Most have never heard of the ACEs (Adverse Childhood Experiences) study which followed over 17,000 people and studied the impact of childhood trauma (e.g. divorce, abuse, neglect) on adult health. The results are fascinating. We work with hundreds of teachers that we think would benefit from learning more about the ACEs study.
The number of ACEs a person has are strongly associated with behaviors such as: smoking, alcohol and drug abuse, promiscuity, severe obesity, depression, heart disease, cancer, chronic lung disease and shorter lifespan.
Having 4 adverse childhood experiences was associated with a seven-fold (700%) increase in alcoholism, and double the risk of being diagnosed with cancer.
An ACE score over 6 was associated with a 30-fold (300%) increase in attempted suicide. The statistics are staggering and this is just the tip of the iceberg.
Another study found that students with at least 3 ACEs are 3 times as likely to experience academic failure, 6 times as likely to have behavioral problems, and 5 times as likely to have attendance problems.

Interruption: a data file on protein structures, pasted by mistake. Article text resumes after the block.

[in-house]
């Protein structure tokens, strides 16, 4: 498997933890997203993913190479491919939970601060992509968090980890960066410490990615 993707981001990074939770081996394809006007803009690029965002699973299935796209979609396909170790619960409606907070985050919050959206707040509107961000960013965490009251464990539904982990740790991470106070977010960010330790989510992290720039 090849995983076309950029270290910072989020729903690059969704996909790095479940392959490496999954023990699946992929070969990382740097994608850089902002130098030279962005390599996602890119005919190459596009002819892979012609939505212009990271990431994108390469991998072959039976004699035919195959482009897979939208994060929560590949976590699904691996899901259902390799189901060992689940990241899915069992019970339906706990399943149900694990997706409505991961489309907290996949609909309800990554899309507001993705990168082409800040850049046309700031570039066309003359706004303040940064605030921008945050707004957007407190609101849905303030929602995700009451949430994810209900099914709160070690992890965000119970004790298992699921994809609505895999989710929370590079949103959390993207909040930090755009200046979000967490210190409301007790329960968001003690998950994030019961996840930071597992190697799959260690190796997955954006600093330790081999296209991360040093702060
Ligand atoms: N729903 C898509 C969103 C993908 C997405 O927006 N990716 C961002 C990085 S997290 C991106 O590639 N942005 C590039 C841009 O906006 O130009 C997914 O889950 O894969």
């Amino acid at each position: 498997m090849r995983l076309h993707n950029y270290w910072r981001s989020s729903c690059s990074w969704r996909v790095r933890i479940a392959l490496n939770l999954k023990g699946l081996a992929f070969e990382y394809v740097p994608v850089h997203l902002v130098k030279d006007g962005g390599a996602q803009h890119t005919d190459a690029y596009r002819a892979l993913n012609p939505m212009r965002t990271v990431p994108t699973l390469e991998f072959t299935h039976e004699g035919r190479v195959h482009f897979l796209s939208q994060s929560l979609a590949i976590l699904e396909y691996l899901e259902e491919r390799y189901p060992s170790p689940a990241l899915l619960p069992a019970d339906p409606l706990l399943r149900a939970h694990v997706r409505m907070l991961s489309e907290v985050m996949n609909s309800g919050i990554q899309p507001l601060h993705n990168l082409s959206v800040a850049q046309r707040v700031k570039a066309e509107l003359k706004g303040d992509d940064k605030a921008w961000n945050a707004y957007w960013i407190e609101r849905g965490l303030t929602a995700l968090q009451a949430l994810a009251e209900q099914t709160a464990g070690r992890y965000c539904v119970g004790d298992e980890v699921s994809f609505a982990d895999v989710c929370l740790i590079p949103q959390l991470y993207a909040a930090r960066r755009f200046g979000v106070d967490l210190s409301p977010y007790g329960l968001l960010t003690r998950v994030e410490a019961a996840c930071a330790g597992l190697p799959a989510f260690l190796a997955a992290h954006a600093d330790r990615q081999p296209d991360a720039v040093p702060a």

10 types of childhood trauma were measured in the ACEs study – 5 were personal and 5 were related to family:
- Physical abuse
- Sexual abuse
- Emotional abuse
- Physical neglect
- Emotional neglect
- Mother treated violently
- Household substance abuse
- Household mental illness
- Parental separation or divorce
- Incarcerated household member
The trauma experienced can even alter a child’s or adult’s brain architecture (see image of three-year-old brains). The more types of trauma experienced — the higher the ACE score — the more likely the addiction or negative behavior.
This same study contains a seed of hope: all of the above-mentioned risk factors—behavioral as well as physiological—can be offset by the presence of one dependable and caring adult. It doesn’t need to be the mother or the father. It doesn’t even need to be a close or distant relative. More often than not, that stable, caring adult is a teacher.
To learn more, here are additional resources:
Paper Tigers (documentary)
Set within and around Lincoln Alternative High School in a rural community in Washington, Paper Tigers asks the following questions:
– What does it mean to be a trauma-informed school?
– How do you educate teens whose childhood experiences have left them with a brain and body ill-suited to learn?
Centers for Disease Control and Prevention (CDC)
Huffington Post (interesting read)
The Adverse Childhood Experiences Study — the Largest Public Health Study You Never Heard Of